At some point on a Hampden Friday evening, as folks streamed in for a show at Holy Frijoles, I realized something, putting the clues together as I glanced up from my reading.
Huh. Another person is wearing a black leather jacket with a Darkthrone back patch.
Am I at a Metal show?
I’m at a Metal show!
I have always had a friendly relationship with Metal. I am a punk, sure. But, growing up in Southeast Baltimore in the 1980s, Metal ruled. My babysitter’s boyfriends would rumble in to pick them up in their Camaros, blasting early Metallica, jean jackets adorned with their favorite bands’ patches, some logos meticulously rendered in sharpie. A typical peer musical initiation moment was seeing if you could “handle” Slayer. Your biggest goal in life was to win that Mötley Crüe mirror in the games of chance when the carnival was in town. I have that in common with Kathleen.
But perhaps now I am wandering too far into the past, a dangerous place. You can get stuck there. Media has a million products to sell you through your fond memories (your brain retains the good memories and not the bad, barring serious traumas). Politicians make their entire careers on the false promise of returning things to how they once were, an impossibility on multiple levels. Ask Gatsby.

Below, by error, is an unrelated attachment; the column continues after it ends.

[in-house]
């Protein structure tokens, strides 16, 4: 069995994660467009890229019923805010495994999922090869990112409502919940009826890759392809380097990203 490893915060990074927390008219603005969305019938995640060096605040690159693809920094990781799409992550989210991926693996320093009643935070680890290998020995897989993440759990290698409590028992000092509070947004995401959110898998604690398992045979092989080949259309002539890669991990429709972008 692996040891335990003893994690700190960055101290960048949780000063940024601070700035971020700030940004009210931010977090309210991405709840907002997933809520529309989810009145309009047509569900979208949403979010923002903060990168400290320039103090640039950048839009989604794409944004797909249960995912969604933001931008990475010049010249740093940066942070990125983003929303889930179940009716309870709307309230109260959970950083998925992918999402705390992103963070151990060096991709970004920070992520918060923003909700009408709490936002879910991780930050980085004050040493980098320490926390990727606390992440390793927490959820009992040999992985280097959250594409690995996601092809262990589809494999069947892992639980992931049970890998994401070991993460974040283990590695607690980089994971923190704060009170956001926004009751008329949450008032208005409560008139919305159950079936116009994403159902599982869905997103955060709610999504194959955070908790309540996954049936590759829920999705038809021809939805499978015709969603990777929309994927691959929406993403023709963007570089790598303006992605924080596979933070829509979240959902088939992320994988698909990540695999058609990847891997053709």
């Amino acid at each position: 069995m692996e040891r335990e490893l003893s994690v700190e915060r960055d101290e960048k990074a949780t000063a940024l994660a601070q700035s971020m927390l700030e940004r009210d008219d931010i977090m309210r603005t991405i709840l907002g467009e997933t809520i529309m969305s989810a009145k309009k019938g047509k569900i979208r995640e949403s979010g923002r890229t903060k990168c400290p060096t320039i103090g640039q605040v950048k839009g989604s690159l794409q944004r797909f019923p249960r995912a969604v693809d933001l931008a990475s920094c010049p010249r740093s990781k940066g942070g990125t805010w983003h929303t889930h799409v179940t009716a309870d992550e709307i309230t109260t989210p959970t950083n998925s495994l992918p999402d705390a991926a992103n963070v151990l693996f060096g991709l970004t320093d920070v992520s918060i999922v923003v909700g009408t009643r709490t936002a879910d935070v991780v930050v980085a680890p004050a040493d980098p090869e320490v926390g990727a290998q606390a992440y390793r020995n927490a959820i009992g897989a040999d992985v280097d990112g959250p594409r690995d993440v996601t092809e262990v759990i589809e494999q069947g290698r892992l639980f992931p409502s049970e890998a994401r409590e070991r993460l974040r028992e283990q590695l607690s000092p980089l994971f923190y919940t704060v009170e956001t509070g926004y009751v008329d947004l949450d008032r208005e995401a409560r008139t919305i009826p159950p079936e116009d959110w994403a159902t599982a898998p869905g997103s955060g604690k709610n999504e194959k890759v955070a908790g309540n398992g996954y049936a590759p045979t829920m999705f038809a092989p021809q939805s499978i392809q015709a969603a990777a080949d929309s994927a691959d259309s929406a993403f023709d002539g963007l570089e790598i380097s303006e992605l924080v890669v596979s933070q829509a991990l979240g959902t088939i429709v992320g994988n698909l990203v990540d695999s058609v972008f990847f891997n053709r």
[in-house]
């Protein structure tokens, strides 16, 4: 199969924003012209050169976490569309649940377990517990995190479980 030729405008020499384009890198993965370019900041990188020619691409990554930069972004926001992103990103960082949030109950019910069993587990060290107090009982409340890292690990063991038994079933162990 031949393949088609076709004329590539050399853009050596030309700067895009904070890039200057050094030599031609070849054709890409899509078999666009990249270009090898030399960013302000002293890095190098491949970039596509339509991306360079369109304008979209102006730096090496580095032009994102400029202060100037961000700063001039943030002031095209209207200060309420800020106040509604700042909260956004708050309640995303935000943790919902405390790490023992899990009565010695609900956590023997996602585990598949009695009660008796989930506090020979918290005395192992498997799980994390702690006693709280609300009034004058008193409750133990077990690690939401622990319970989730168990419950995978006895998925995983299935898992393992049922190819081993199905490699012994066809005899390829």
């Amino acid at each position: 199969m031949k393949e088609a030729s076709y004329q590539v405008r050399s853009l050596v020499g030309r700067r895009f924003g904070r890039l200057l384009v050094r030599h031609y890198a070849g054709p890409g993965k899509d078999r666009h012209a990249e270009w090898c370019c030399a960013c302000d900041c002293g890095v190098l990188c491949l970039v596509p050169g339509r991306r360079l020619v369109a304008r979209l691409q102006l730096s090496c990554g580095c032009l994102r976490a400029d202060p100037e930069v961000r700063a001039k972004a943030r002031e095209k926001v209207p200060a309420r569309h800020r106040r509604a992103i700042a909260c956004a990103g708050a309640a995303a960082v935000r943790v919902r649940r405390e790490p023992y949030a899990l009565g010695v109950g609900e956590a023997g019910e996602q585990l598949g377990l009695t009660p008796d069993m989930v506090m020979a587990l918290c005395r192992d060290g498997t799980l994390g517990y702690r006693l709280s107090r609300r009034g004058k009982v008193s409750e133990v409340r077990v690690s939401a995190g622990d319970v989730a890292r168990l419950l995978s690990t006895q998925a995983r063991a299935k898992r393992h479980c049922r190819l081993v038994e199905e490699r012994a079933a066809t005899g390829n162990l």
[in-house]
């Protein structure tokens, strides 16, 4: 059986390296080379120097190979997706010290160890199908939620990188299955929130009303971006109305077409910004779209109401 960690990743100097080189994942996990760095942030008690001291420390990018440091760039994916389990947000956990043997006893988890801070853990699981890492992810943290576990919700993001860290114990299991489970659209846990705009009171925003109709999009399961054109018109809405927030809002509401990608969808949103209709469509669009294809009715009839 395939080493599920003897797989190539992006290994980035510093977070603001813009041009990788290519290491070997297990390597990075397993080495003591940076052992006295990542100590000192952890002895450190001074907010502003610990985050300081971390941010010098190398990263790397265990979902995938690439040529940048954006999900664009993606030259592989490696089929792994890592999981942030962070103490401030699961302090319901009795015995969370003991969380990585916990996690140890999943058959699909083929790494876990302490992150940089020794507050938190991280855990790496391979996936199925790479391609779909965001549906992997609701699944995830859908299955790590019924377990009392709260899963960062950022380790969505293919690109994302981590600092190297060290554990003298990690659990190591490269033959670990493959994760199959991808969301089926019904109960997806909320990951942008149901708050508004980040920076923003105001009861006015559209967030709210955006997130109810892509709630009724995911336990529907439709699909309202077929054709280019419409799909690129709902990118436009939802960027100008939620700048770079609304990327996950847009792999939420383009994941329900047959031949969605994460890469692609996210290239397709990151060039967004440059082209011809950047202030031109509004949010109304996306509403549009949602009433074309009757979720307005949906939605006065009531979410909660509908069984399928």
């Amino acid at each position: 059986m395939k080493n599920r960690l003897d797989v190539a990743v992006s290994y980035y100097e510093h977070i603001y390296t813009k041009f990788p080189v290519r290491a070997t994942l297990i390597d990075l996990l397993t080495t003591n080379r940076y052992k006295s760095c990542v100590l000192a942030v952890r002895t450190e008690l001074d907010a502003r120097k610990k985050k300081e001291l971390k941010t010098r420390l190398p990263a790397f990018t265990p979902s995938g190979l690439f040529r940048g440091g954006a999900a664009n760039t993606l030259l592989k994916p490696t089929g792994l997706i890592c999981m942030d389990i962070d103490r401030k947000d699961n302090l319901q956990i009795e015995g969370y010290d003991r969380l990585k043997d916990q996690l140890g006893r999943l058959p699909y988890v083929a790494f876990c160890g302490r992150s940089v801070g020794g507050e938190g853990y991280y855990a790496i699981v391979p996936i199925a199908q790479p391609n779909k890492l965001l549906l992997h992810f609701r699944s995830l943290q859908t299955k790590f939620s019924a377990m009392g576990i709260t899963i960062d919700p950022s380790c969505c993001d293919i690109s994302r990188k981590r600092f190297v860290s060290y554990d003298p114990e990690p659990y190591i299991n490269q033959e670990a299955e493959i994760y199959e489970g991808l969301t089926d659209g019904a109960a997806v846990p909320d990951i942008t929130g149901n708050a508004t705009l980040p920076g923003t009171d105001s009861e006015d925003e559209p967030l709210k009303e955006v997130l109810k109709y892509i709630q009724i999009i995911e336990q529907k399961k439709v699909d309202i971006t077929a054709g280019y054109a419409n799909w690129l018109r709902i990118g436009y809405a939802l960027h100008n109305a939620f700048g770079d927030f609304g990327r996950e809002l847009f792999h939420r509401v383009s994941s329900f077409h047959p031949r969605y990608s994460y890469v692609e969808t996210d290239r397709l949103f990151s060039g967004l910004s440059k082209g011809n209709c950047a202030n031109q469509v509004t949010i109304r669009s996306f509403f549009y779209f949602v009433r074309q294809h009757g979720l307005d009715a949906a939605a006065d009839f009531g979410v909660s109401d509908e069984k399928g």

As the Friday PA music between sets segued from Gang Green to Minor Threat, I thought about my plans for Saturday.
I had not been to the Silver Spring AFI in eight years. Google knew and reminded me as I planned my trip out online.
The occasion? One of several (so far) sold-out screenings of a new compilation film of Fugazi’s fan-recorded live performances.
As many are curious to hear, the film is excellent. We were the “test screening” audience, more or less, and we were stoked. In short, it slaps. One more screening to go before the curators of the project decide where to go with it next.
And I wish I could keep focused there, but a lot has changed in Silver Spring in eight years. Sure, Hampden can get busy on a Friday night, but this was another level of money, an area steamrolled via developer cash into a megamall office building megalopolis. Certain folks have been trying to years to make over areas of Baltimore in the same way. They mostly fail and continue to mostly fail. But DC and certain surrounding areas? A model of the city that does not include me is in full effect.
The above flyer from the display in front of the theater screamed STOP GENTRIFICATION. The irony was so painful as to be exquisite at this cashless film venue.
Whatever despair I may have felt in that moment, please know I remain hopeful. The future remains unwritten. I have the privilege of seeing it unfold night after night.
Desolus, by the way? DC-based.
Maybe this old man needs to stop yelling at cloud and get back to headbanging in the pit.